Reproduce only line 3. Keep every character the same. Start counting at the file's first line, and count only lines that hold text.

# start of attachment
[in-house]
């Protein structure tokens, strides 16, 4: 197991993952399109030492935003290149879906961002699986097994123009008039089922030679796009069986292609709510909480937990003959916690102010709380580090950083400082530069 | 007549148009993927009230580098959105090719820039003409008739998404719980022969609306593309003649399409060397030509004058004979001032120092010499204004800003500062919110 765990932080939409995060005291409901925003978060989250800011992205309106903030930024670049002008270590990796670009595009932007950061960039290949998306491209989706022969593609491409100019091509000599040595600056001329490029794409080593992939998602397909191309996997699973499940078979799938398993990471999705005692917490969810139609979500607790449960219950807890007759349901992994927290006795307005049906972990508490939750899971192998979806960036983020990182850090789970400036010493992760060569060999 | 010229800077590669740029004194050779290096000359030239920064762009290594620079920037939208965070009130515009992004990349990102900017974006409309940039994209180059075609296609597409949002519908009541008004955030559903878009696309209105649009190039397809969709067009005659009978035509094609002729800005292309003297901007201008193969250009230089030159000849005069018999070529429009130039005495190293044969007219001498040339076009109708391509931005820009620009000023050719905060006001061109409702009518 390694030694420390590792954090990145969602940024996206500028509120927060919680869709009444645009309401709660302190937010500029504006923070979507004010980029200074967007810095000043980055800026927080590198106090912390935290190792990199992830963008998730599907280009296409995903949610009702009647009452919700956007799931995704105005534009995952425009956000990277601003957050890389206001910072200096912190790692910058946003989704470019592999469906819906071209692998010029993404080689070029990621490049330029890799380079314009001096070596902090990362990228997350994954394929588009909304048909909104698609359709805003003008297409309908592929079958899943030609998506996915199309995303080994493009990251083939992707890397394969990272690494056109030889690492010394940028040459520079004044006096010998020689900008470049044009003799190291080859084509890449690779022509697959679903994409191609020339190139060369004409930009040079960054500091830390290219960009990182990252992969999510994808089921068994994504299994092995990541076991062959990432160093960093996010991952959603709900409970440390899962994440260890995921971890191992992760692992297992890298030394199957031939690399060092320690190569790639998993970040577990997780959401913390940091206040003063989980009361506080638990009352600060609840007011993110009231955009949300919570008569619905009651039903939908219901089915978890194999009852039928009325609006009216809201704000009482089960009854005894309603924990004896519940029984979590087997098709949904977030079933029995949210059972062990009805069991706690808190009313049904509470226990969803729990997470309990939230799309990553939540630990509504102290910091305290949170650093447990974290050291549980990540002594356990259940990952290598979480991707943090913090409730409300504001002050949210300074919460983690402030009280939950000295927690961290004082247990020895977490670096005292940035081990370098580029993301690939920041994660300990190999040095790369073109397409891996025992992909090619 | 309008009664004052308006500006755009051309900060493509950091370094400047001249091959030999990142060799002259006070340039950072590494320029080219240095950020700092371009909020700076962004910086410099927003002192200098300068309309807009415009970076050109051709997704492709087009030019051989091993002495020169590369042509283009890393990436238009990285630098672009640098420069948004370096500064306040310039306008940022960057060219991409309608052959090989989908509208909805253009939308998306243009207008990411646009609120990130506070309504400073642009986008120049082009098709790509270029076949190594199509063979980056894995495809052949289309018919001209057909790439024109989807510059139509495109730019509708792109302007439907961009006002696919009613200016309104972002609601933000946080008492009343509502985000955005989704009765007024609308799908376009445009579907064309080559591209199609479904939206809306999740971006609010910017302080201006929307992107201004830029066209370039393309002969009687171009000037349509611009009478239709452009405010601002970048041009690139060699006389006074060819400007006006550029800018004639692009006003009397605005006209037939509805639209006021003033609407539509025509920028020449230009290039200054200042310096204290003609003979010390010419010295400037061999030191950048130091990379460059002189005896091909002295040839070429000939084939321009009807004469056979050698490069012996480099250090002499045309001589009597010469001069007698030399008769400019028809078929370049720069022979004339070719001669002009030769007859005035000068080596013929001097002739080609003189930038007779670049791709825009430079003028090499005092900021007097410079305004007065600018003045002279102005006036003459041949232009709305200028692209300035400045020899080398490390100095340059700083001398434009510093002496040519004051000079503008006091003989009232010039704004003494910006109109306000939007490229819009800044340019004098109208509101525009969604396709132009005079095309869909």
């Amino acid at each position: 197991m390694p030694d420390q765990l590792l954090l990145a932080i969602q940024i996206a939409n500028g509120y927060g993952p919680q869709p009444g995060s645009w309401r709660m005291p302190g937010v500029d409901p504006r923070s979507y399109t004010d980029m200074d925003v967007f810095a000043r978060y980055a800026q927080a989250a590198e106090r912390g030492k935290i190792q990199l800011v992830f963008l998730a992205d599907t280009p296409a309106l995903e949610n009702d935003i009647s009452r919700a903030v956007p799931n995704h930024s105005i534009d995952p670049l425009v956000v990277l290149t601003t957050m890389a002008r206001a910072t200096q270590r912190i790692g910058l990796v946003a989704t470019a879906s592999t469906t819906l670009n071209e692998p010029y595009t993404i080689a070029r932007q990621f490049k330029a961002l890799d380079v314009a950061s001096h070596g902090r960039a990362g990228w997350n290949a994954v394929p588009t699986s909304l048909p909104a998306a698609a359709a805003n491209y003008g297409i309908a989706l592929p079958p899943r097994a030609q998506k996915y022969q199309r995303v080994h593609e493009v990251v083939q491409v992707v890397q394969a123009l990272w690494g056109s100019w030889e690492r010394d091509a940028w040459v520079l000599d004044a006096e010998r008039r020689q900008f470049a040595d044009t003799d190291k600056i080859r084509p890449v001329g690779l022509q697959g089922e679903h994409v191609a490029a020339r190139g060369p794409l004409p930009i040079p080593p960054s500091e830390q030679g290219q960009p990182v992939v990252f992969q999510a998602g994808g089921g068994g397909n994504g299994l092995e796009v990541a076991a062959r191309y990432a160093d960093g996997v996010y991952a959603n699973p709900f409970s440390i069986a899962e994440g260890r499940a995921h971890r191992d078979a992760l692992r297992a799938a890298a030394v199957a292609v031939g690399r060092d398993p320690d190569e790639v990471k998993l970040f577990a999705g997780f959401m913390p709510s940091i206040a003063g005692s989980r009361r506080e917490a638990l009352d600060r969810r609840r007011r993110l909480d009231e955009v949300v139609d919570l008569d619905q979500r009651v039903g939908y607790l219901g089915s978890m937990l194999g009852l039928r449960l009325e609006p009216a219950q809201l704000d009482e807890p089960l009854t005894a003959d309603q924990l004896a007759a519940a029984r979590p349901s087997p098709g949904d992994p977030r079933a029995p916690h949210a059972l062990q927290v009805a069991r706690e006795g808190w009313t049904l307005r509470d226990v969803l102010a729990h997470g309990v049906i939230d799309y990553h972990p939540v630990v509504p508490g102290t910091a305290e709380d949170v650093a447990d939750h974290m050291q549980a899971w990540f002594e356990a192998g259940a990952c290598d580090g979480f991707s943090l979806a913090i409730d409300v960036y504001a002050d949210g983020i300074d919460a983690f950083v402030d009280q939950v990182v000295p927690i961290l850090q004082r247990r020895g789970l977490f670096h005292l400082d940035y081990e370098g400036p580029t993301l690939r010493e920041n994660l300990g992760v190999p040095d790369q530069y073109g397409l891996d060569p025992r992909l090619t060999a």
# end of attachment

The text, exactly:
């Amino acid at each position: 197991m390694p030694d420390q765990l590792l954090l990145a932080i969602q940024i996206a939409n500028g509120y927060g993952p919680q869709p009444g995060s645009w309401r709660m005291p302190g937010v500029d409901p504006r923070s979507y399109t004010d980029m200074d925003v967007f810095a000043r978060y980055a800026q927080a989250a590198e106090r912390g030492k935290i190792q990199l800011v992830f963008l998730a992205d599907t280009p296409a309106l995903e949610n009702d935003i009647s009452r919700a903030v956007p799931n995704h930024s105005i534009d995952p670049l425009v956000v990277l290149t601003t957050m890389a002008r206001a910072t200096q270590r912190i790692g910058l990796v946003a989704t470019a879906s592999t469906t819906l670009n071209e692998p010029y595009t993404i080689a070029r932007q990621f490049k330029a961002l890799d380079v314009a950061s001096h070596g902090r960039a990362g990228w997350n290949a994954v394929p588009t699986s909304l048909p909104a998306a698609a359709a805003n491209y003008g297409i309908a989706l592929p079958p899943r097994a030609q998506k996915y022969q199309r995303v080994h593609e493009v990251v083939q491409v992707v890397q394969a123009l990272w690494g056109s100019w030889e690492r010394d091509a940028w040459v520079l000599d004044a006096e010998r008039r020689q900008f470049a040595d044009t003799d190291k600056i080859r084509p890449v001329g690779l022509q697959g089922e679903h994409v191609a490029a020339r190139g060369p794409l004409p930009i040079p080593p960054s500091e830390q030679g290219q960009p990182v992939v990252f992969q999510a998602g994808g089921g068994g397909n994504g299994l092995e796009v990541a076991a062959r191309y990432a160093d960093g996997v996010y991952a959603n699973p709900f409970s440390i069986a899962e994440g260890r499940a995921h971890r191992d078979a992760l692992r297992a799938a890298a030394v199957a292609v031939g690399r060092d398993p320690d190569e790639v990471k998993l970040f577990a999705g997780f959401m913390p709510s940091i206040a003063g005692s989980r009361r506080e917490a638990l009352d600060r969810r609840r007011r993110l909480d009231e955009v949300v139609d919570l008569d619905q979500r009651v039903g939908y607790l219901g089915s978890m937990l194999g009852l039928r449960l009325e609006p009216a219950q809201l704000d009482e807890p089960l009854t005894a003959d309603q924990l004896a007759a519940a029984r979590p349901s087997p098709g949904d992994p977030r079933a029995p916690h949210a059972l062990q927290v009805a069991r706690e006795g808190w009313t049904l307005r509470d226990v969803l102010a729990h997470g309990v049906i939230d799309y990553h972990p939540v630990v509504p508490g102290t910091a305290e709380d949170v650093a447990d939750h974290m050291q549980a899971w990540f002594e356990a192998g259940a990952c290598d580090g979480f991707s943090l979806a913090i409730d409300v960036y504001a002050d949210g983020i300074d919460a983690f950083v402030d009280q939950v990182v000295p927690i961290l850090q004082r247990r020895g789970l977490f670096h005292l400082d940035y081990e370098g400036p580029t993301l690939r010493e920041n994660l300990g992760v190999p040095d790369q530069y073109g397409l891996d060569p025992r992909l090619t060999a």